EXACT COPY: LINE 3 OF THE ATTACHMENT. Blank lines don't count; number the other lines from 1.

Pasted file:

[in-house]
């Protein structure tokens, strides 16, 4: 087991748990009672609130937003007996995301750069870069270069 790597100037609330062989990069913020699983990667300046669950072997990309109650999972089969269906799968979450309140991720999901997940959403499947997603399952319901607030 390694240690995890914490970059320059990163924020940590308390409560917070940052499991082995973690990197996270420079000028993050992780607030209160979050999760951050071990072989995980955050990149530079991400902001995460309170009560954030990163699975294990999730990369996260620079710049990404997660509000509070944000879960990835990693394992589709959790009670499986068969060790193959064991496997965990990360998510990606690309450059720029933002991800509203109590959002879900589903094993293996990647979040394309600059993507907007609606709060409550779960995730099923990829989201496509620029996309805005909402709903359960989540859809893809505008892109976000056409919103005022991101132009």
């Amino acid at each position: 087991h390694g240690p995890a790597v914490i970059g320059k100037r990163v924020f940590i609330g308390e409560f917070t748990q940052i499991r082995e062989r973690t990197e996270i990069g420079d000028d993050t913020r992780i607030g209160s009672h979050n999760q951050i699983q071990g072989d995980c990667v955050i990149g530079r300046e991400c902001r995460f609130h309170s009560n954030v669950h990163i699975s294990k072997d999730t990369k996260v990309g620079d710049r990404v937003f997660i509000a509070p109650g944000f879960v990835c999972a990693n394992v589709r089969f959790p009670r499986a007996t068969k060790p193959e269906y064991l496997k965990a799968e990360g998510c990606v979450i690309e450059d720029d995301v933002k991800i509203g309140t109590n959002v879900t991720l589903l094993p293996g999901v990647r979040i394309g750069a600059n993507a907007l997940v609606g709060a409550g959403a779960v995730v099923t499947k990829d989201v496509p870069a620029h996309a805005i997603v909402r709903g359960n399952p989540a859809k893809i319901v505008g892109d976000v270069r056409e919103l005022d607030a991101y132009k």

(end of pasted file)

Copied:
């Amino acid at each position: 087991h390694g240690p995890a790597v914490i970059g320059k100037r990163v924020f940590i609330g308390e409560f917070t748990q940052i499991r082995e062989r973690t990197e996270i990069g420079d000028d993050t913020r992780i607030g209160s009672h979050n999760q951050i699983q071990g072989d995980c990667v955050i990149g530079r300046e991400c902001r995460f609130h309170s009560n954030v669950h990163i699975s294990k072997d999730t990369k996260v990309g620079d710049r990404v937003f997660i509000a509070p109650g944000f879960v990835c999972a990693n394992v589709r089969f959790p009670r499986a007996t068969k060790p193959e269906y064991l496997k965990a799968e990360g998510c990606v979450i690309e450059d720029d995301v933002k991800i509203g309140t109590n959002v879900t991720l589903l094993p293996g999901v990647r979040i394309g750069a600059n993507a907007l997940v609606g709060a409550g959403a779960v995730v099923t499947k990829d989201v496509p870069a620029h996309a805005i997603v909402r709903g359960n399952p989540a859809k893809i319901v505008g892109d976000v270069r056409e919103l005022d607030a991101y132009k």